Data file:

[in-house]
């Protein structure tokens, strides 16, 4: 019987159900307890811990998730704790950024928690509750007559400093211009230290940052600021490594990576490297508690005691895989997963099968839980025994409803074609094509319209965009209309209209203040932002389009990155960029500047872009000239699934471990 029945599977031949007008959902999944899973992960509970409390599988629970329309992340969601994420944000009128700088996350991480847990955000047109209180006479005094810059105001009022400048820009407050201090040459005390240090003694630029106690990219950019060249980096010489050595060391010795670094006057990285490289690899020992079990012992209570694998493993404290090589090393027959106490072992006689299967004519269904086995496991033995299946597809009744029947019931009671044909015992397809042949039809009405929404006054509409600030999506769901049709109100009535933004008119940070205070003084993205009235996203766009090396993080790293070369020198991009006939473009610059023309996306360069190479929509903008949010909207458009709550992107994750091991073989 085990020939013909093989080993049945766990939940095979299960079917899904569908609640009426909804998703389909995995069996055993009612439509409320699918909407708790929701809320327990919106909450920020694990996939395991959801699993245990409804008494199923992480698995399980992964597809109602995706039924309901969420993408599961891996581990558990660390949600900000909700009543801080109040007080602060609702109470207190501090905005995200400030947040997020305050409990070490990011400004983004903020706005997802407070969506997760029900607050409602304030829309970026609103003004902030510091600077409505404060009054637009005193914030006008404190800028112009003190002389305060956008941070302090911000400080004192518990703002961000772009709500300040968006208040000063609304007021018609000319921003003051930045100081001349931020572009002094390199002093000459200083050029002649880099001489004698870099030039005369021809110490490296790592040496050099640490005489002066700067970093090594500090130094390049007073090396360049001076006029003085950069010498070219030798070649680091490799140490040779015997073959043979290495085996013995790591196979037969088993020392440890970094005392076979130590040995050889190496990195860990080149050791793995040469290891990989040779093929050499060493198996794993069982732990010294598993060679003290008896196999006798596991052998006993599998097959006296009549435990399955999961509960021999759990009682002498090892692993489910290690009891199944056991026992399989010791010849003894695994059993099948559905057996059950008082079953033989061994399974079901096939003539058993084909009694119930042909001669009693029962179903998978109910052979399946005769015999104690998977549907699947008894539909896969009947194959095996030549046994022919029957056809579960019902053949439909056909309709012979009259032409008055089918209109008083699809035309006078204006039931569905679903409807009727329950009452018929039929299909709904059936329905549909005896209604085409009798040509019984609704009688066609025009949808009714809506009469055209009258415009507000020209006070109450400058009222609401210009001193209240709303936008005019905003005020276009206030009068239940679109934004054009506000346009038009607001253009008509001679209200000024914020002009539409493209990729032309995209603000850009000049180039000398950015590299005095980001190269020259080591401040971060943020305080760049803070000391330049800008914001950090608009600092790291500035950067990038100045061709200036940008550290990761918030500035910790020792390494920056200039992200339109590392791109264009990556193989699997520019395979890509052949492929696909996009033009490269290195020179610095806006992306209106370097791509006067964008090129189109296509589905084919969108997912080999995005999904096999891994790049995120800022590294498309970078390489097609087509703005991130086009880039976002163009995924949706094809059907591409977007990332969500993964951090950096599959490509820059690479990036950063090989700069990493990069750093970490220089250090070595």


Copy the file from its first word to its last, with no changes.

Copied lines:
[in-house]
């Protein structure tokens, strides 16, 4: 019987159900307890811990998730704790950024928690509750007559400093211009230290940052600021490594990576490297508690005691895989997963099968839980025994409803074609094509319209965009209309209209203040932002389009990155960029500047872009000239699934471990 029945599977031949007008959902999944899973992960509970409390599988629970329309992340969601994420944000009128700088996350991480847990955000047109209180006479005094810059105001009022400048820009407050201090040459005390240090003694630029106690990219950019060249980096010489050595060391010795670094006057990285490289690899020992079990012992209570694998493993404290090589090393027959106490072992006689299967004519269904086995496991033995299946597809009744029947019931009671044909015992397809042949039809009405929404006054509409600030999506769901049709109100009535933004008119940070205070003084993205009235996203766009090396993080790293070369020198991009006939473009610059023309996306360069190479929509903008949010909207458009709550992107994750091991073989 085990020939013909093989080993049945766990939940095979299960079917899904569908609640009426909804998703389909995995069996055993009612439509409320699918909407708790929701809320327990919106909450920020694990996939395991959801699993245990409804008494199923992480698995399980992964597809109602995706039924309901969420993408599961891996581990558990660390949600900000909700009543801080109040007080602060609702109470207190501090905005995200400030947040997020305050409990070490990011400004983004903020706005997802407070969506997760029900607050409602304030829309970026609103003004902030510091600077409505404060009054637009005193914030006008404190800028112009003190002389305060956008941070302090911000400080004192518990703002961000772009709500300040968006208040000063609304007021018609000319921003003051930045100081001349931020572009002094390199002093000459200083050029002649880099001489004698870099030039005369021809110490490296790592040496050099640490005489002066700067970093090594500090130094390049007073090396360049001076006029003085950069010498070219030798070649680091490799140490040779015997073959043979290495085996013995790591196979037969088993020392440890970094005392076979130590040995050889190496990195860990080149050791793995040469290891990989040779093929050499060493198996794993069982732990010294598993060679003290008896196999006798596991052998006993599998097959006296009549435990399955999961509960021999759990009682002498090892692993489910290690009891199944056991026992399989010791010849003894695994059993099948559905057996059950008082079953033989061994399974079901096939003539058993084909009694119930042909001669009693029962179903998978109910052979399946005769015999104690998977549907699947008894539909896969009947194959095996030549046994022919029957056809579960019902053949439909056909309709012979009259032409008055089918209109008083699809035309006078204006039931569905679903409807009727329950009452018929039929299909709904059936329905549909005896209604085409009798040509019984609704009688066609025009949808009714809506009469055209009258415009507000020209006070109450400058009222609401210009001193209240709303936008005019905003005020276009206030009068239940679109934004054009506000346009038009607001253009008509001679209200000024914020002009539409493209990729032309995209603000850009000049180039000398950015590299005095980001190269020259080591401040971060943020305080760049803070000391330049800008914001950090608009600092790291500035950067990038100045061709200036940008550290990761918030500035910790020792390494920056200039992200339109590392791109264009990556193989699997520019395979890509052949492929696909996009033009490269290195020179610095806006992306209106370097791509006067964008090129189109296509589905084919969108997912080999995005999904096999891994790049995120800022590294498309970078390489097609087509703005991130086009880039976002163009995924949706094809059907591409977007990332969500993964951090950096599959490509820059690479990036950063090989700069990493990069750093970490220089250090070595």